Italian researchers say that MRI with a diffusion tensor imaging (DTI) technique appears to be superior to conventional MRI in detecting brain changes that predict future memory decline, according to a study published online on January 6 in Neurology.
The researchers, led by Giovanni Carlesimo, Ph.D., from the University of Rome "Tor Vergata," used DTI to examine changes in the hippocampal region of the brain, which is critical to memory and is associated with Alzheimer's disease (Neurology, January 2010, Vol. 74, pp. 194-200). They found the technique to be a better predictor of memory decline than using MRI with a conventional T1 protocol to measure changes in brain volume.
The authors noted that previous research has been unsuccessful in establishing a connection between memory function and declines in hippocampal brain volume as measured by MRI. The researchers postulated that DTI-based techniques could be better tools for detecting changes in white and gray matter architecture that could indicate pathology.
One such DTI technique is fractional anisotropy (FA), a quantitative measure of the degree of anisotropic diffusion, while another is mean diffusivity (MD), a quantitative measure of the mean motion of water considered in all directions. The researchers decided to test which of the three techniques -- conventional MRI of brain volume, FA, or MD -- were best in detecting hippocampal changes in healthy individuals receiving a battery of neuropsychological tests.
The initiative started with 145 volunteers recruited from 2005 to 2008 from universities, community recreational centers, hospital personnel, and relatives of outpatients in a memory clinic in Rome. After some patients were excluded, the researchers were left with a final study population of 76 healthy individuals (44 male and 32 female), with a mean age of 50.6 years, ranging from 20 to 80 years old.
All participants received whole-brain, T1-weighted conventional MRI, as well as a diffusion-weighted imaging scan using a 3-tesla MRI system (Magnetom Allegra, Siemens Healthcare, Erlangen, Germany) with a standard head coil.
The researchers minimized the risk of partial-volume artifacts in the coregistered images by including only images with excellent contrast-to-noise, while results of region-of-interest (ROI) segmentation were superimposed on anatomic images and visually inspected by a trained radiologist. In addition, the same radiologist reviewed the validity of image coregistration between DTI images and T1-weighted images of the same subject to exclude misregistration or erroneous ROI identification.
The results showed that measuring MD of the hippocampus with DTI was the best tool for predicting delayed recall of both verbal and visual-spatial tests in cognitively normal subjects older than 50 years of age. Individuals with high MD values in both the left and right hippocampus registered low scores on the recall after 15 minutes of a list of 15 words.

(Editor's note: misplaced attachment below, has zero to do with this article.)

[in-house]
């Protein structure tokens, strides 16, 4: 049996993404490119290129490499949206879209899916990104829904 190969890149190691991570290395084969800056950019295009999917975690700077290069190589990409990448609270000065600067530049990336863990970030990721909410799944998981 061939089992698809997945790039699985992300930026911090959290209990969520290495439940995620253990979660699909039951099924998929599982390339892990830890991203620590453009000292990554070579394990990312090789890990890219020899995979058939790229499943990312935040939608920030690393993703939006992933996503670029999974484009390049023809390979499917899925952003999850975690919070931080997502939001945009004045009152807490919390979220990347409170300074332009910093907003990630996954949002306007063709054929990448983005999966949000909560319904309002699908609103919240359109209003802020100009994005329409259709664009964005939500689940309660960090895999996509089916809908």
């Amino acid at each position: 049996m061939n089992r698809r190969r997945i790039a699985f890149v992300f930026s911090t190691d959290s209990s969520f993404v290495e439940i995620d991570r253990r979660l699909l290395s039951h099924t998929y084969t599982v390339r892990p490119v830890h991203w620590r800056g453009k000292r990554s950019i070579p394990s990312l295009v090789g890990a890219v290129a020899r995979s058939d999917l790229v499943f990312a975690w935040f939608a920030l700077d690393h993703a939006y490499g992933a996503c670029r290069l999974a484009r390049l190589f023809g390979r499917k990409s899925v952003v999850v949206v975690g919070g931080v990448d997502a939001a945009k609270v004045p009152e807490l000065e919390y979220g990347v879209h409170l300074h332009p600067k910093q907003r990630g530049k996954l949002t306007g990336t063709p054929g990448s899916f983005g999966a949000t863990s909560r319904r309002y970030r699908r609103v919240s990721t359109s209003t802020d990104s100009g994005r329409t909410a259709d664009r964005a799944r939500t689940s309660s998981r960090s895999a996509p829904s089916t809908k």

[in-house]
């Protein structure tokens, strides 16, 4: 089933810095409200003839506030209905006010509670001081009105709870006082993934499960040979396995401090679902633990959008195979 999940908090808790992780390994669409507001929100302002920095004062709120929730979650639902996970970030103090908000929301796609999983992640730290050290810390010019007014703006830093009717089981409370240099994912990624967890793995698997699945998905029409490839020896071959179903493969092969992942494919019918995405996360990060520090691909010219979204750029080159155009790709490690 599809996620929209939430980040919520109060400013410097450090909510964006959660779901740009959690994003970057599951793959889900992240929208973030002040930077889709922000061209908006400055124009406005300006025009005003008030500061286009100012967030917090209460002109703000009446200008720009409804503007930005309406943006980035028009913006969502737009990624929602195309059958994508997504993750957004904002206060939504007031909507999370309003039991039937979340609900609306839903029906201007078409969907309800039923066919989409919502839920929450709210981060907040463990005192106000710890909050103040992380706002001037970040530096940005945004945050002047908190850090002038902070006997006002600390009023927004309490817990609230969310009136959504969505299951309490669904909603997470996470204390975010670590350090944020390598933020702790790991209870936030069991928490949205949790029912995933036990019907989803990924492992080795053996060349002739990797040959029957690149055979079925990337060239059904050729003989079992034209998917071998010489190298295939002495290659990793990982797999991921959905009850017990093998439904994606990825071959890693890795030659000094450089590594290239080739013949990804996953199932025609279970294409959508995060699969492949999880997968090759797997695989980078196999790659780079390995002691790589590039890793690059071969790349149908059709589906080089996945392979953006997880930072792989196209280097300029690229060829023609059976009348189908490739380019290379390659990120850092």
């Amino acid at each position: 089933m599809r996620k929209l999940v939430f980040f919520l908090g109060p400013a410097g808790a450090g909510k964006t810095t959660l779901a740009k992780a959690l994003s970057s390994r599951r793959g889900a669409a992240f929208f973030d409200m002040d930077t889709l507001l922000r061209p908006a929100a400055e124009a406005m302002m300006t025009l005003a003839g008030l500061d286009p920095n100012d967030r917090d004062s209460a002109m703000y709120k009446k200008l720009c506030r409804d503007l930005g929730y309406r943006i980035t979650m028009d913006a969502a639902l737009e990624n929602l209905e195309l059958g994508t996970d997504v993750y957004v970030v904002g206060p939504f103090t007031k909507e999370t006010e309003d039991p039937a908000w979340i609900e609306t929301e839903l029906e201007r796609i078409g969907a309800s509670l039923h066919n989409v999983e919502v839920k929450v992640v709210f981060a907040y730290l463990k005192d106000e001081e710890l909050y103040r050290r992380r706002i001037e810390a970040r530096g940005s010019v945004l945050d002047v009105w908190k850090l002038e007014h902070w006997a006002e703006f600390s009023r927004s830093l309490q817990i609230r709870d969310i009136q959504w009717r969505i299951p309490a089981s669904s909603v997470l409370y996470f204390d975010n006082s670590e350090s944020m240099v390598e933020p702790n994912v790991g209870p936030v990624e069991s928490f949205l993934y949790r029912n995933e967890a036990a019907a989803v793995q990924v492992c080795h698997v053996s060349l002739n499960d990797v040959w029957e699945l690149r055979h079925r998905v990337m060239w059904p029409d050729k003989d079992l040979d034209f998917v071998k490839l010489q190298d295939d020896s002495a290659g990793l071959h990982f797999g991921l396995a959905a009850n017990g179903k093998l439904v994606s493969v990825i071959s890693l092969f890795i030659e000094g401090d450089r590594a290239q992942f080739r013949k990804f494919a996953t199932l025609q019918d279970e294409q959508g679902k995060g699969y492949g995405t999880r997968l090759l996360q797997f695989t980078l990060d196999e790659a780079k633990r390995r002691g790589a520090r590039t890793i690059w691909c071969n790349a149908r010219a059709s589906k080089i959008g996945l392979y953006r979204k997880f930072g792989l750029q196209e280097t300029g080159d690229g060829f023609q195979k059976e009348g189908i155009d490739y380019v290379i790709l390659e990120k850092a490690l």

A trend also was found for participants with high MD values in the left hippocampus producing low performance scores on the reproduction after 20 minutes of a complex visual-spatial figure.
"Among individuals beyond their 50s, those with higher hippocampal MD values were ... less accurate in delayed recall of both the word list and the [visual-spatial] figure," the authors said. "Most importantly, we found that in individuals over 50 years, high MD values in the hippocampal formation predicted loss of function, as reflected by poorer performance on tests of declarative verbal and visual-spatial memory."
The authors went on to say that there was no indication that individuals with smaller hippocampi as measured by volume-based T1 MRI or lower hippocampal FA as measured by DTI performed more poorly on memory tests.
To what extent do the changes measured by DTI predict the future development of diseases like Alzheimer's? The researchers noted that the lower memory performance detected in the study was not actually pathologic, but fell within the lower portion of the normal range on standard memory tests.
Longitudinal studies are required to follow outcomes of the individuals in the study to determine whether the changes measured by DTI reflect a very early stage in the progression to Alzheimer's, or merely the lower range of normal aging individuals who will not convert to dementia, the researchers said.
The study was supported by the Italian Ministry of Health.
By Wayne Forrest
AuntMinnie.com staff writer
January 6, 2010
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